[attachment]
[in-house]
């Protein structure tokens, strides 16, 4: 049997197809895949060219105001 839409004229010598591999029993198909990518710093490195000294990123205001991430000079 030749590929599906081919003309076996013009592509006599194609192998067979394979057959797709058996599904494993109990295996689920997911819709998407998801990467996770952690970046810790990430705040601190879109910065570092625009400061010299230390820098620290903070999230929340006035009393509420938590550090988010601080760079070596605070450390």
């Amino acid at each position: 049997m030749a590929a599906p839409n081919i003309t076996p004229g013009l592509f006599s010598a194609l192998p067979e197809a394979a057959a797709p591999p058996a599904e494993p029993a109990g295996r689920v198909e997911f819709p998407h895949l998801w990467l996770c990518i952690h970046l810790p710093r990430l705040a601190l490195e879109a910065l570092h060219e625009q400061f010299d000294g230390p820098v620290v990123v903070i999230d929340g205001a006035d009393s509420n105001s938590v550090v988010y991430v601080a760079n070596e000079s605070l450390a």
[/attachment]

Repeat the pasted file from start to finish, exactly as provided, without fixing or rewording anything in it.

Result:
[in-house]
């Protein structure tokens, strides 16, 4: 049997197809895949060219105001 839409004229010598591999029993198909990518710093490195000294990123205001991430000079 030749590929599906081919003309076996013009592509006599194609192998067979394979057959797709058996599904494993109990295996689920997911819709998407998801990467996770952690970046810790990430705040601190879109910065570092625009400061010299230390820098620290903070999230929340006035009393509420938590550090988010601080760079070596605070450390």
């Amino acid at each position: 049997m030749a590929a599906p839409n081919i003309t076996p004229g013009l592509f006599s010598a194609l192998p067979e197809a394979a057959a797709p591999p058996a599904e494993p029993a109990g295996r689920v198909e997911f819709p998407h895949l998801w990467l996770c990518i952690h970046l810790p710093r990430l705040a601190l490195e879109a910065l570092h060219e625009q400061f010299d000294g230390p820098v620290v990123v903070i999230d929340g205001a006035d009393s509420n105001s938590v550090v988010y991430v601080a760079n070596e000079s605070l450390a």